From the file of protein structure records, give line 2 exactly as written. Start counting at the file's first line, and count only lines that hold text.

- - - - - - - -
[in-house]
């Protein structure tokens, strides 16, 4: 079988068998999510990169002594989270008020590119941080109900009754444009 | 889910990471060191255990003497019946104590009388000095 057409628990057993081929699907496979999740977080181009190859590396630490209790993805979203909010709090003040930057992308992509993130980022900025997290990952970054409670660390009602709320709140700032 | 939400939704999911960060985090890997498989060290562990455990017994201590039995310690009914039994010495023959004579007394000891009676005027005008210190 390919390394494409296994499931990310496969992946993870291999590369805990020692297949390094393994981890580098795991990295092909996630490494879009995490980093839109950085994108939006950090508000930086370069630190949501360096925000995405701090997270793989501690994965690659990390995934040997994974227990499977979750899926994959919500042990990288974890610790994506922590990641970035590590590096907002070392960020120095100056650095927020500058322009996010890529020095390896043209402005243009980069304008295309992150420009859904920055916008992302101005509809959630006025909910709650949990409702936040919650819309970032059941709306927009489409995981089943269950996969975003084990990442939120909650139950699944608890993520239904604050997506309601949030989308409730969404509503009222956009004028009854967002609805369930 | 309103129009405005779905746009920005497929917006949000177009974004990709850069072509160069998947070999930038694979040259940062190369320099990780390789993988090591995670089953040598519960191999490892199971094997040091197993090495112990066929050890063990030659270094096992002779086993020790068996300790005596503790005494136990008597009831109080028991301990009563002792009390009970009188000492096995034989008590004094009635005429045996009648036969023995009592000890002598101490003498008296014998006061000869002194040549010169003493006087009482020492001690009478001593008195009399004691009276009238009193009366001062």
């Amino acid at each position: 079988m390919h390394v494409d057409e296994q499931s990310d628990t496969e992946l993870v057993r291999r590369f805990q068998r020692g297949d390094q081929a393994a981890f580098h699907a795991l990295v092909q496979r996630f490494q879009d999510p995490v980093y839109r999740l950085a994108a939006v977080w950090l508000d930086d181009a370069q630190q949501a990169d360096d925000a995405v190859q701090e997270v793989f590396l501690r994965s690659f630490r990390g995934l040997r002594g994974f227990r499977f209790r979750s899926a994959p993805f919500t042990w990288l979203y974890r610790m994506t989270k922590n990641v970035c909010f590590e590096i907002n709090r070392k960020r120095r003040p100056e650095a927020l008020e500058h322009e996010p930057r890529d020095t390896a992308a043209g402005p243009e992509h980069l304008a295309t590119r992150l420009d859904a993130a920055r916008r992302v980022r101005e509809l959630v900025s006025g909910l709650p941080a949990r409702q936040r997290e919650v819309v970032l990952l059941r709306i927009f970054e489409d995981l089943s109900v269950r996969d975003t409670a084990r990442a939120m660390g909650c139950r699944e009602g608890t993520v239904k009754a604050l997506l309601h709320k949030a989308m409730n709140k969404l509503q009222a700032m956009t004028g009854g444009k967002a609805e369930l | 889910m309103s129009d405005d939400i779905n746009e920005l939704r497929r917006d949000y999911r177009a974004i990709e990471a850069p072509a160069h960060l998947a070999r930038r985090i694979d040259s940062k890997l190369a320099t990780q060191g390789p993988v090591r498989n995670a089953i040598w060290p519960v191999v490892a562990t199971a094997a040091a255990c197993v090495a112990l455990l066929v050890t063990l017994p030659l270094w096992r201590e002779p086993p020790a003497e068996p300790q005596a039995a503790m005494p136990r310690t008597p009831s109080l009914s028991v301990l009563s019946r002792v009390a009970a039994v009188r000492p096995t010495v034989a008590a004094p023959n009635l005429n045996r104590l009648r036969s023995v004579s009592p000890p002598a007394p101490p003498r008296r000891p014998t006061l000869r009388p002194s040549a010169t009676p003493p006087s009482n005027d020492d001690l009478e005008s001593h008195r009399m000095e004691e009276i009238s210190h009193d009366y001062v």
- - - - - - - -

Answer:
């Protein structure tokens, strides 16, 4: 079988068998999510990169002594989270008020590119941080109900009754444009 | 889910990471060191255990003497019946104590009388000095 057409628990057993081929699907496979999740977080181009190859590396630490209790993805979203909010709090003040930057992308992509993130980022900025997290990952970054409670660390009602709320709140700032 | 939400939704999911960060985090890997498989060290562990455990017994201590039995310690009914039994010495023959004579007394000891009676005027005008210190 390919390394494409296994499931990310496969992946993870291999590369805990020692297949390094393994981890580098795991990295092909996630490494879009995490980093839109950085994108939006950090508000930086370069630190949501360096925000995405701090997270793989501690994965690659990390995934040997994974227990499977979750899926994959919500042990990288974890610790994506922590990641970035590590590096907002070392960020120095100056650095927020500058322009996010890529020095390896043209402005243009980069304008295309992150420009859904920055916008992302101005509809959630006025909910709650949990409702936040919650819309970032059941709306927009489409995981089943269950996969975003084990990442939120909650139950699944608890993520239904604050997506309601949030989308409730969404509503009222956009004028009854967002609805369930 | 309103129009405005779905746009920005497929917006949000177009974004990709850069072509160069998947070999930038694979040259940062190369320099990780390789993988090591995670089953040598519960191999490892199971094997040091197993090495112990066929050890063990030659270094096992002779086993020790068996300790005596503790005494136990008597009831109080028991301990009563002792009390009970009188000492096995034989008590004094009635005429045996009648036969023995009592000890002598101490003498008296014998006061000869002194040549010169003493006087009482020492001690009478001593008195009399004691009276009238009193009366001062």